No need to beat around the bush -- all-terrain vehicles are fun to ride. They give you a subtle sense of accomplishment as you negotiate rutted and overgrown trails that would stop a bigger and less agile vehicle in its tracks. And after you've experienced the adrenaline rush of riding for a day or a weekend, you can go back to the "real world" pressures of work or school filled with a peaceful calm.
There's one not-so-little detail, however, that you must attend to in order to stay legal, safe and sane. That detail: transporting your ATV to and from the trail. Since riding an ATV on public streets is illegal in most communities (and with so many inattentive car drivers, it's just not a good idea), you'll have to tow it to the trail.
This article provides some ATV towing tips and explains the equipment you'll need for safely towing an ATV. What's the big deal, you ask? Can't you just toss it in the back of a pickup and head for the hills? Or if you really want to get fancy, lash it down to a flatbed trailer with a few strategically placed bungee cords?
As with motorcycles, the size and weight of ATVs mean that you must pay close attention to how you secure them. And of course, you should know how to safely operate any trailer that you use for your ATV towing. On the next page we'll give you a quick run-through of the most important ATV towing tips.
Quick Tips for Towing an ATV
Think about it: At highway speeds, a sudden swerve or an unexpectedly large pothole could turn your off-road vehicle into hazardous road debris. Gust-prone bridges and idiots who forget to use their turn signals can go from being mere annoyances to white-knuckle stress inducers.
So we've put together some tips for towing an ATV that will enhance the safety of you and other drivers and your own peace of mind.
- If possible, use a trailer that has been designed specifically for ATV towing.
- Observe the driving rules that you would when towing any other object -- allow extra time and distance for stops and turns, and maintain plenty of space between other vehicles and yours.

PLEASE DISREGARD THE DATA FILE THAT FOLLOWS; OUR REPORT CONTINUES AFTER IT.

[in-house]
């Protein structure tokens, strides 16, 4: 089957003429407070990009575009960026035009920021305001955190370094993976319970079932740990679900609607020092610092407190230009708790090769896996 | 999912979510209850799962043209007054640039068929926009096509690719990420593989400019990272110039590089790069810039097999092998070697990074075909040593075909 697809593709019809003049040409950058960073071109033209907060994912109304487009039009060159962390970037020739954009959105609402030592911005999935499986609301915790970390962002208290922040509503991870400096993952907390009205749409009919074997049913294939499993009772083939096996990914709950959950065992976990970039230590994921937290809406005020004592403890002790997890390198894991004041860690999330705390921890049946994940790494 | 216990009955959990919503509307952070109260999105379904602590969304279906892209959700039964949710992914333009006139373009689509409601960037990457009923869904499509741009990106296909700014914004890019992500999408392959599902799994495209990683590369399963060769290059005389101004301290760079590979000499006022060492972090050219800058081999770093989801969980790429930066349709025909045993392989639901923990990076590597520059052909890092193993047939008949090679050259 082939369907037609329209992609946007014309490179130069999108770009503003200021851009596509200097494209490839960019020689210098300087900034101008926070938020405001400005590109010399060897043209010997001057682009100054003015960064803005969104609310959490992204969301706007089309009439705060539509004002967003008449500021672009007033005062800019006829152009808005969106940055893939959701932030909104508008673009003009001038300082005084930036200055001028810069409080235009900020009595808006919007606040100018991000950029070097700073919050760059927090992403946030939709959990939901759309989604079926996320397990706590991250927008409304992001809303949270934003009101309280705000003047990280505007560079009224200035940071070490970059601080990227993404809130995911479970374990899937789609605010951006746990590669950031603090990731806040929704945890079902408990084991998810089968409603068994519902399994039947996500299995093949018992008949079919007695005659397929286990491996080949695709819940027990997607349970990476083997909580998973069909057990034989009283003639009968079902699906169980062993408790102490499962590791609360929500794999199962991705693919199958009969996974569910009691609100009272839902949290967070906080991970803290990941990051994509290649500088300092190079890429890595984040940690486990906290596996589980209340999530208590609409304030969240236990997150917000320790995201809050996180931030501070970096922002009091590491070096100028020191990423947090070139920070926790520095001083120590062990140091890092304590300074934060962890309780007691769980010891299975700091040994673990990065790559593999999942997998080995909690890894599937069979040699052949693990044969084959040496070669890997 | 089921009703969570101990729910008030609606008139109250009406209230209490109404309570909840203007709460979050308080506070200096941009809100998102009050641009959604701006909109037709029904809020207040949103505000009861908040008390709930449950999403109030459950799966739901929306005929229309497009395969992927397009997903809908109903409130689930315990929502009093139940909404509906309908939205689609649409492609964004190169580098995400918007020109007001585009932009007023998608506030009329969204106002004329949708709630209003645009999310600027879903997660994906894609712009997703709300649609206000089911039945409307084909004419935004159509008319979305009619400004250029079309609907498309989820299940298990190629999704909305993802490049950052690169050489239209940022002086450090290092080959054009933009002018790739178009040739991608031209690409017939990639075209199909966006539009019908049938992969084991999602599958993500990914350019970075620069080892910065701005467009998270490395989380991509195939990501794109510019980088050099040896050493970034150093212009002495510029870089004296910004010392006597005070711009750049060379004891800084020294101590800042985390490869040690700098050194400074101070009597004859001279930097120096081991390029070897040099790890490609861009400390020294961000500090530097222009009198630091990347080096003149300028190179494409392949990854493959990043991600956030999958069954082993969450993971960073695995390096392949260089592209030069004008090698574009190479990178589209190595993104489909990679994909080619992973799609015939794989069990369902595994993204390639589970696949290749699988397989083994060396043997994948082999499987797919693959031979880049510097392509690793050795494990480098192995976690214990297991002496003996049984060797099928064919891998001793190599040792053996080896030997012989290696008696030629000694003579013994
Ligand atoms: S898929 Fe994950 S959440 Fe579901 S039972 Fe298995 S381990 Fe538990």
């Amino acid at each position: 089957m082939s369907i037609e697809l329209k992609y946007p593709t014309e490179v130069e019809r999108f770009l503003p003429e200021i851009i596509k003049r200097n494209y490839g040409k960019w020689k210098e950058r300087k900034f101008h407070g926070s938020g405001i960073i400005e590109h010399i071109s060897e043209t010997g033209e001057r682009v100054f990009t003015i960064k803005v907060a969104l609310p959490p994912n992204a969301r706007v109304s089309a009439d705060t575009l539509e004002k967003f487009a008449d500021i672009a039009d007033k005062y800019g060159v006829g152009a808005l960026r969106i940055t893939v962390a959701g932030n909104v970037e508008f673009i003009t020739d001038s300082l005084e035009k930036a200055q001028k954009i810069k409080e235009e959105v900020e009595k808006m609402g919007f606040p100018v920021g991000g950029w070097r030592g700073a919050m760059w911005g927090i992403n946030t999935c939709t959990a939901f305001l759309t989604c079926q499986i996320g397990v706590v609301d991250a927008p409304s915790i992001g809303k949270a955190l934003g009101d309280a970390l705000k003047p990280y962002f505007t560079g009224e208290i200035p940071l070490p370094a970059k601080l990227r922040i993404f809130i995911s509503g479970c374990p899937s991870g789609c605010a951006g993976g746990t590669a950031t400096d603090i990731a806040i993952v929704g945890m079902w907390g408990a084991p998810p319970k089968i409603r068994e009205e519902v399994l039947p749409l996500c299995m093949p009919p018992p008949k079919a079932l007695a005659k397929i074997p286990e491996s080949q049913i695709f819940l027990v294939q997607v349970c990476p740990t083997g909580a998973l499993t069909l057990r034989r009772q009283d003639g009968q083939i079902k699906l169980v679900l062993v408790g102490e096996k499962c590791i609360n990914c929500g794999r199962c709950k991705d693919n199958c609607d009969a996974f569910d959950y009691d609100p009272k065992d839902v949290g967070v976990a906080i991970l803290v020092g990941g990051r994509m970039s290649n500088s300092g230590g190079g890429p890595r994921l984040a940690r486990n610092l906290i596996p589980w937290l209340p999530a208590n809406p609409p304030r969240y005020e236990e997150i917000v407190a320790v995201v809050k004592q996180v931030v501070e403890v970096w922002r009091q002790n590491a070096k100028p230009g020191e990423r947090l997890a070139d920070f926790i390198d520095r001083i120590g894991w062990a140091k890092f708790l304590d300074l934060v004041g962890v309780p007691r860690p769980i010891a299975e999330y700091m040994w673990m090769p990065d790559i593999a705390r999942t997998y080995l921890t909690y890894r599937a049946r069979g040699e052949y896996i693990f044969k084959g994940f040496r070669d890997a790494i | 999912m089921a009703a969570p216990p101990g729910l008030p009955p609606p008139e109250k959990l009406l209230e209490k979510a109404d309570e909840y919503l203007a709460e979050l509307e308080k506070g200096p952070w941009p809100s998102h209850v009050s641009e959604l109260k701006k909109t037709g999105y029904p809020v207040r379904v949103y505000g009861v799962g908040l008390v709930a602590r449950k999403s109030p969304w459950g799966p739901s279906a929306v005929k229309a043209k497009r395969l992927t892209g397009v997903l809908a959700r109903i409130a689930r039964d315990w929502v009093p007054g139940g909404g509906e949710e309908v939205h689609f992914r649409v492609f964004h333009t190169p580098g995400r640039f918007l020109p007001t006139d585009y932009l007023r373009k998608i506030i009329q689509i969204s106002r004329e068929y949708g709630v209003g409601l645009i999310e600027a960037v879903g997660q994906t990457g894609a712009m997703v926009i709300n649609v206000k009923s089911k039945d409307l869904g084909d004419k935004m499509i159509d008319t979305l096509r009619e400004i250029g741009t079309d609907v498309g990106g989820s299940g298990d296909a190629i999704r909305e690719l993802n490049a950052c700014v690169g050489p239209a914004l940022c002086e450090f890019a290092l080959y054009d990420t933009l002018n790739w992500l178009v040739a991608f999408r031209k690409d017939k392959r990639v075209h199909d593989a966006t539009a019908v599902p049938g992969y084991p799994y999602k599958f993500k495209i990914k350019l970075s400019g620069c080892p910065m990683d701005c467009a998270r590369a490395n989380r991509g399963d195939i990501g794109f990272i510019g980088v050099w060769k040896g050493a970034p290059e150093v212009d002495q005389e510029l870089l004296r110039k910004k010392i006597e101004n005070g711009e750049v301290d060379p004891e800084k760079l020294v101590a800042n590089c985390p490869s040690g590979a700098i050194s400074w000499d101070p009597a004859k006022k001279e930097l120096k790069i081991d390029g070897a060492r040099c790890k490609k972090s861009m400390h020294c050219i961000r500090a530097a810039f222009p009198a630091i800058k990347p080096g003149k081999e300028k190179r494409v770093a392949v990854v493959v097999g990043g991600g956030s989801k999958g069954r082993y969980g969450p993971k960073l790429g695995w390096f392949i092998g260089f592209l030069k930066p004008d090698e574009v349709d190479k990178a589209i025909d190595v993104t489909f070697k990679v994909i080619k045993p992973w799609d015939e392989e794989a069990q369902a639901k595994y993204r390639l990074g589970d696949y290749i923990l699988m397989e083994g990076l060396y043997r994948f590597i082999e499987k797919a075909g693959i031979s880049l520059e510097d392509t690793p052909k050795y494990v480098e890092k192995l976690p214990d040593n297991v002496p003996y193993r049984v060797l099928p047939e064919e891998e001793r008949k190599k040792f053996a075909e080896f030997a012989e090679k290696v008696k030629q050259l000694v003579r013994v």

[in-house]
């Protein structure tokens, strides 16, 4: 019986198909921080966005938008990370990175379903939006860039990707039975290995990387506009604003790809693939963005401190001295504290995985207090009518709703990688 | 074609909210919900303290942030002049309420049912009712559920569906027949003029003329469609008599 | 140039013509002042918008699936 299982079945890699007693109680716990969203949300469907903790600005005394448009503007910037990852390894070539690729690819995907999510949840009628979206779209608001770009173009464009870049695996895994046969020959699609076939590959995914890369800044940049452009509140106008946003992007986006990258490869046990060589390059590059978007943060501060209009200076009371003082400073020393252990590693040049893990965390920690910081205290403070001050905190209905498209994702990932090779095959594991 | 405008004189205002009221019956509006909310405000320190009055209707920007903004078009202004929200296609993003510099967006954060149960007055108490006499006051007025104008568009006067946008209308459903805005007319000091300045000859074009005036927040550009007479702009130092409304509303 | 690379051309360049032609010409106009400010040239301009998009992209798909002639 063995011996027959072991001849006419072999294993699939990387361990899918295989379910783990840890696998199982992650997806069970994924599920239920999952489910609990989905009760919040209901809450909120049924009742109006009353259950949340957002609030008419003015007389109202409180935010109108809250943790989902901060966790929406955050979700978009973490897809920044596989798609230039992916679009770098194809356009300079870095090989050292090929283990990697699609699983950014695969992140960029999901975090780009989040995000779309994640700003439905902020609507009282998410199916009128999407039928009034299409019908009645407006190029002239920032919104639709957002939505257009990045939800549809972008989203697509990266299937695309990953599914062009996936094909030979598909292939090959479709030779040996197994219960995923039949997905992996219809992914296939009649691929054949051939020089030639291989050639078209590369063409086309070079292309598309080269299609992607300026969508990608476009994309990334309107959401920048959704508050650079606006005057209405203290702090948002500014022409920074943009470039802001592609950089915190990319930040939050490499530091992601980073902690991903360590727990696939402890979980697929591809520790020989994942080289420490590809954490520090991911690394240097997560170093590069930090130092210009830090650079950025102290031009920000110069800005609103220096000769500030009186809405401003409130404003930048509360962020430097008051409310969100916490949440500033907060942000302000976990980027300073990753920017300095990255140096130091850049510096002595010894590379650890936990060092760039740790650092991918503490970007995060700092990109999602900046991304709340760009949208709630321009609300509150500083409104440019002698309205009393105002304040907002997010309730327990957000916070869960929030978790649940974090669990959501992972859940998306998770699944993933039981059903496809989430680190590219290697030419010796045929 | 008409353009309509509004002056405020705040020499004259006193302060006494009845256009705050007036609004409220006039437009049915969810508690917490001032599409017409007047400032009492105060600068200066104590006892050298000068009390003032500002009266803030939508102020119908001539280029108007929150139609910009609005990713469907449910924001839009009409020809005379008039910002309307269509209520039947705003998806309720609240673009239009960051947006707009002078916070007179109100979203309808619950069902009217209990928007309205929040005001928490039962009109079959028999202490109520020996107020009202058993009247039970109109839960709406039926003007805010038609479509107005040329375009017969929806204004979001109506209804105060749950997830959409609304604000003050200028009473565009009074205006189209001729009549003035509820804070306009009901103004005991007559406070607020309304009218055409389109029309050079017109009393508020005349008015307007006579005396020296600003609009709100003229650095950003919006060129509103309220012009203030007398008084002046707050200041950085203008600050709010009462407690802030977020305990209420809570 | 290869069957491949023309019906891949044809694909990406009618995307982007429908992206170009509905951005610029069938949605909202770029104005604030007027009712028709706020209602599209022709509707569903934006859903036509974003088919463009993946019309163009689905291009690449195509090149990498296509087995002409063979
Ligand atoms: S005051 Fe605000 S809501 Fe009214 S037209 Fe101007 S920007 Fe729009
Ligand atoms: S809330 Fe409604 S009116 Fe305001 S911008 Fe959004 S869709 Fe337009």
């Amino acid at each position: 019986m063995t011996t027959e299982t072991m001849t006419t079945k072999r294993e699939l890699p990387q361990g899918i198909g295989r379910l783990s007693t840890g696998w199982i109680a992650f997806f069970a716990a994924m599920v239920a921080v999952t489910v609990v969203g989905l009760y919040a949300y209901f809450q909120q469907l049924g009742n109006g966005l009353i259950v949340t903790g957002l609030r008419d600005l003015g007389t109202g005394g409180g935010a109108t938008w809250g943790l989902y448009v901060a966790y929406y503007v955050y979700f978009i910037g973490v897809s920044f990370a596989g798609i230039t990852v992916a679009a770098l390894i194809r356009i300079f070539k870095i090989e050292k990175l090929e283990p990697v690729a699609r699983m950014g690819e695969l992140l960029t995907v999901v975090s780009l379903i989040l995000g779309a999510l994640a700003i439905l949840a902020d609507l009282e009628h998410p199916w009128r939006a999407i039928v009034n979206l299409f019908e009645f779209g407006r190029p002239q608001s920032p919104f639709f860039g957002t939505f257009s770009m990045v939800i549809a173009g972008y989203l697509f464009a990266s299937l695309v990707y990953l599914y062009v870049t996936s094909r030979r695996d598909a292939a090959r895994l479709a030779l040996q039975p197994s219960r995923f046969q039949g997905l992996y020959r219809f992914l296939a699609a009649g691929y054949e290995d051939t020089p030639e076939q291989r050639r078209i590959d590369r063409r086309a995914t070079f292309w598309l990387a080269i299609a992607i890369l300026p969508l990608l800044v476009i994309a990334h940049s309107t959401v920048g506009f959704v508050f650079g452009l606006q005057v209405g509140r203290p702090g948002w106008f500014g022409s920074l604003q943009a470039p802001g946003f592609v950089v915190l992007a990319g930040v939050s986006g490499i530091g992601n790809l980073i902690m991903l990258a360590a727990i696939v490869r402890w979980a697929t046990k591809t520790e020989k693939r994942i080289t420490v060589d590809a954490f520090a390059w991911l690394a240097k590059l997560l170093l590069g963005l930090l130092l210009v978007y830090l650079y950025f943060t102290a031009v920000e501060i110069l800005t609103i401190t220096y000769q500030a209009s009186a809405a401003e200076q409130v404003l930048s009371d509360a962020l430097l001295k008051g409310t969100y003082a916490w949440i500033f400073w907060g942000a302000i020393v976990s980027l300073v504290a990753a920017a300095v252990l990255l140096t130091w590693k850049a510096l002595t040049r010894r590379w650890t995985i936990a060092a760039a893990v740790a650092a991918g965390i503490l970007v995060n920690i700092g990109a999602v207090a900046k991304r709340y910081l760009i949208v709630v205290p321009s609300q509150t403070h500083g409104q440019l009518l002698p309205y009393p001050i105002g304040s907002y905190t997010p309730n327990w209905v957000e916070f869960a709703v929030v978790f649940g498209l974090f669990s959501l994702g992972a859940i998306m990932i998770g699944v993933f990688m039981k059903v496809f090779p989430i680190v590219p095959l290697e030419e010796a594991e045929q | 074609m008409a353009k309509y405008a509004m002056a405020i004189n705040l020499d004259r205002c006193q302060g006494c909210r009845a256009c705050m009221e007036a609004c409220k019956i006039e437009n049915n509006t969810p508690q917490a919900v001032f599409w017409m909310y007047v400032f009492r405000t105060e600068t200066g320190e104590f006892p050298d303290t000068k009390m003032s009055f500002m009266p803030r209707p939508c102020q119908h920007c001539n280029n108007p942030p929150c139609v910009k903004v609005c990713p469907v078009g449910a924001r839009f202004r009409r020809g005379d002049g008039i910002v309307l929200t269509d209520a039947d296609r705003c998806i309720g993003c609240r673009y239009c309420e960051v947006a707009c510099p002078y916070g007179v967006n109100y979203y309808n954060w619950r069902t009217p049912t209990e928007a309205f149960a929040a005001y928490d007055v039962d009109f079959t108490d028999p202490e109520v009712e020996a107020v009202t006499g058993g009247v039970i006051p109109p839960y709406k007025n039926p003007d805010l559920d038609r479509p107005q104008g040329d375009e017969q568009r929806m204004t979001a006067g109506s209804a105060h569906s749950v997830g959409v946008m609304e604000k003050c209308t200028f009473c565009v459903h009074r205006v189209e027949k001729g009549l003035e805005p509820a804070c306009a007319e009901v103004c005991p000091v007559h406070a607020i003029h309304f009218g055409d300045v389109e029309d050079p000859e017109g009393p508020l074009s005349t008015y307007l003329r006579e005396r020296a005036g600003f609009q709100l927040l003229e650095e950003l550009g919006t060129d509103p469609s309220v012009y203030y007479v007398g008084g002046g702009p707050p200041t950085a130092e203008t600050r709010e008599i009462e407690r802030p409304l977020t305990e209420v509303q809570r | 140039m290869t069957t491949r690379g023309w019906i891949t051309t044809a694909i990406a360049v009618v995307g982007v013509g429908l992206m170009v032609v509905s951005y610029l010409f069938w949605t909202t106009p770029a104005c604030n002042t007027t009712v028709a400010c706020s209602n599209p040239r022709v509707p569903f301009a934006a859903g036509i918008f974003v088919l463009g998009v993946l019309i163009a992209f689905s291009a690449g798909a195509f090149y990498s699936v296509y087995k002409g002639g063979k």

- Always secure loose and large objects properly; in the event of an accident or even just an abrupt move, unsecured objects can destabilize your trailer or be ejected.
- Make sure that the trailer itself is properly connected to your tow vehicle and equipped with safety chains and any other necessary trailer equipment (like signaling lights)
- If you are new to towing an ATV or anything else on a trailer, practice driving slowly on secluded roads before making your first recreational trip.
- On long trips, pull over about once an hour and check the towing equipment and ATV to make sure they are still secure.
Any tough job becomes much easier when you use the right tools. To learn about towing equipment that makes hauling an ATV easier, go to the next page.
Given the unusually bulky form of all-terrain vehicles, it's no wonder that an entire industry has arisen to help enthusiasts with the task of transporting ATVs. In the next two sections, we'll take a look at some of the specialized ATV towing gear that makes the "getting there" a bit less stressful and a lot safer. Towing trailers for hauling equipment come in a wide variety of sizes and flavors -- small, large, single-axle, multi-axle, open, enclosed, partially enclosed and so forth. Some are general purpose. But the ones we're particularly concerned with are specialized ATV trailers.
What sets apart trailers designed for ATV towing from other towing equipment? Well, typically, ATV trailers have low decks for easier loading. They often have foldaway ramps to further ease the loading and unloading process. They're built to withstand the weight of ATVs, which can tip the scales between 300 and 500 pounds apiece.